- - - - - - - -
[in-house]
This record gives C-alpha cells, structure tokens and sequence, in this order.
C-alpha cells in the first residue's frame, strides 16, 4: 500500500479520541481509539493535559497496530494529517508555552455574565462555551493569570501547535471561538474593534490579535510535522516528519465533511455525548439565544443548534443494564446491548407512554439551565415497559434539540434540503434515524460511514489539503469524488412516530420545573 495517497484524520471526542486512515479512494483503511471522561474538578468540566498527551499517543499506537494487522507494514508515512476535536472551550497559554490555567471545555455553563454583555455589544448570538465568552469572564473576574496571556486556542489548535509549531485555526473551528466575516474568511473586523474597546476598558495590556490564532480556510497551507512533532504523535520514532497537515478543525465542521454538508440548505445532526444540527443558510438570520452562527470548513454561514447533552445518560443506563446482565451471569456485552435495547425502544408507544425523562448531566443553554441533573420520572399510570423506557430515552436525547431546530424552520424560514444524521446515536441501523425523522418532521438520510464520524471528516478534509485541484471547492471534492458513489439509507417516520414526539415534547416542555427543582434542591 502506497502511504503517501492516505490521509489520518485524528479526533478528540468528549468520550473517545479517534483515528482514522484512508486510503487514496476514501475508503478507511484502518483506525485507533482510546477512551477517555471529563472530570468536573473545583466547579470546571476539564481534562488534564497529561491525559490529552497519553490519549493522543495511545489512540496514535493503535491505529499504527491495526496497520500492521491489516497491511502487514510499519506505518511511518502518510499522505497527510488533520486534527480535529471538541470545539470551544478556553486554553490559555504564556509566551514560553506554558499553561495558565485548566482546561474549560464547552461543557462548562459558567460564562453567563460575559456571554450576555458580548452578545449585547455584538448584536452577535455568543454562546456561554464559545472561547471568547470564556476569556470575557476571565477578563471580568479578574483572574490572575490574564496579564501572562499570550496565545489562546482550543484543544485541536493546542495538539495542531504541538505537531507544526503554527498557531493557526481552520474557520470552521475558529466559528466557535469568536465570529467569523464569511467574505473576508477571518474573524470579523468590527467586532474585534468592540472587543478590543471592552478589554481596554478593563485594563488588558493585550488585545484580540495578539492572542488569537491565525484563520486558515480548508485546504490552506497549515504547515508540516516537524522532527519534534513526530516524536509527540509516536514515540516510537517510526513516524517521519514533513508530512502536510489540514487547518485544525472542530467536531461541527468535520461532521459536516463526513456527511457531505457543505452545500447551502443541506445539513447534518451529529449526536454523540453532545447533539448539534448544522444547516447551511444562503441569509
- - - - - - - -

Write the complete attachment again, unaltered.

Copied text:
[in-house]
This record gives C-alpha cells, structure tokens and sequence, in this order.
C-alpha cells in the first residue's frame, strides 16, 4: 500500500479520541481509539493535559497496530494529517508555552455574565462555551493569570501547535471561538474593534490579535510535522516528519465533511455525548439565544443548534443494564446491548407512554439551565415497559434539540434540503434515524460511514489539503469524488412516530420545573 495517497484524520471526542486512515479512494483503511471522561474538578468540566498527551499517543499506537494487522507494514508515512476535536472551550497559554490555567471545555455553563454583555455589544448570538465568552469572564473576574496571556486556542489548535509549531485555526473551528466575516474568511473586523474597546476598558495590556490564532480556510497551507512533532504523535520514532497537515478543525465542521454538508440548505445532526444540527443558510438570520452562527470548513454561514447533552445518560443506563446482565451471569456485552435495547425502544408507544425523562448531566443553554441533573420520572399510570423506557430515552436525547431546530424552520424560514444524521446515536441501523425523522418532521438520510464520524471528516478534509485541484471547492471534492458513489439509507417516520414526539415534547416542555427543582434542591 502506497502511504503517501492516505490521509489520518485524528479526533478528540468528549468520550473517545479517534483515528482514522484512508486510503487514496476514501475508503478507511484502518483506525485507533482510546477512551477517555471529563472530570468536573473545583466547579470546571476539564481534562488534564497529561491525559490529552497519553490519549493522543495511545489512540496514535493503535491505529499504527491495526496497520500492521491489516497491511502487514510499519506505518511511518502518510499522505497527510488533520486534527480535529471538541470545539470551544478556553486554553490559555504564556509566551514560553506554558499553561495558565485548566482546561474549560464547552461543557462548562459558567460564562453567563460575559456571554450576555458580548452578545449585547455584538448584536452577535455568543454562546456561554464559545472561547471568547470564556476569556470575557476571565477578563471580568479578574483572574490572575490574564496579564501572562499570550496565545489562546482550543484543544485541536493546542495538539495542531504541538505537531507544526503554527498557531493557526481552520474557520470552521475558529466559528466557535469568536465570529467569523464569511467574505473576508477571518474573524470579523468590527467586532474585534468592540472587543478590543471592552478589554481596554478593563485594563488588558493585550488585545484580540495578539492572542488569537491565525484563520486558515480548508485546504490552506497549515504547515508540516516537524522532527519534534513526530516524536509527540509516536514515540516510537517510526513516524517521519514533513508530512502536510489540514487547518485544525472542530467536531461541527468535520461532521459536516463526513456527511457531505457543505452545500447551502443541506445539513447534518451529529449526536454523540453532545447533539448539534448544522444547516447551511444562503441569509